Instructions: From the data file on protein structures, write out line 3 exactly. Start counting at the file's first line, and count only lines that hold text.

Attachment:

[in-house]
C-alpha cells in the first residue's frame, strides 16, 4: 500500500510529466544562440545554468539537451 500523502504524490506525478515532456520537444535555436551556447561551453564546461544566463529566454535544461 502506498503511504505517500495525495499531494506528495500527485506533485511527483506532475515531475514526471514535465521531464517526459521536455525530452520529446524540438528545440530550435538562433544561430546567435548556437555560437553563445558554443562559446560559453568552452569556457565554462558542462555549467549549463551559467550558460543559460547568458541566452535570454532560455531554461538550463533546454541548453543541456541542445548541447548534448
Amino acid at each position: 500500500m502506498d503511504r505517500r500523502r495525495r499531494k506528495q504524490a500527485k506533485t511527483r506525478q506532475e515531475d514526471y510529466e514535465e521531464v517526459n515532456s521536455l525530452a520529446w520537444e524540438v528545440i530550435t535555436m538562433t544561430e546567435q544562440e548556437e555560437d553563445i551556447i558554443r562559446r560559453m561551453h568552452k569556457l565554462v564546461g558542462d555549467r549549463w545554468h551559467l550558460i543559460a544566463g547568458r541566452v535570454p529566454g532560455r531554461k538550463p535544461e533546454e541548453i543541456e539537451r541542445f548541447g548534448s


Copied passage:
Amino acid at each position: 500500500m502506498d503511504r505517500r500523502r495525495r499531494k506528495q504524490a500527485k506533485t511527483r506525478q506532475e515531475d514526471y510529466e514535465e521531464v517526459n515532456s521536455l525530452a520529446w520537444e524540438v528545440i530550435t535555436m538562433t544561430e546567435q544562440e548556437e555560437d553563445i551556447i558554443r562559446r560559453m561551453h568552452k569556457l565554462v564546461g558542462d555549467r549549463w545554468h551559467l550558460i543559460a544566463g547568458r541566452v535570454p529566454g532560455r531554461k538550463p535544461e533546454e541548453i543541456e539537451r541542445f548541447g548534448s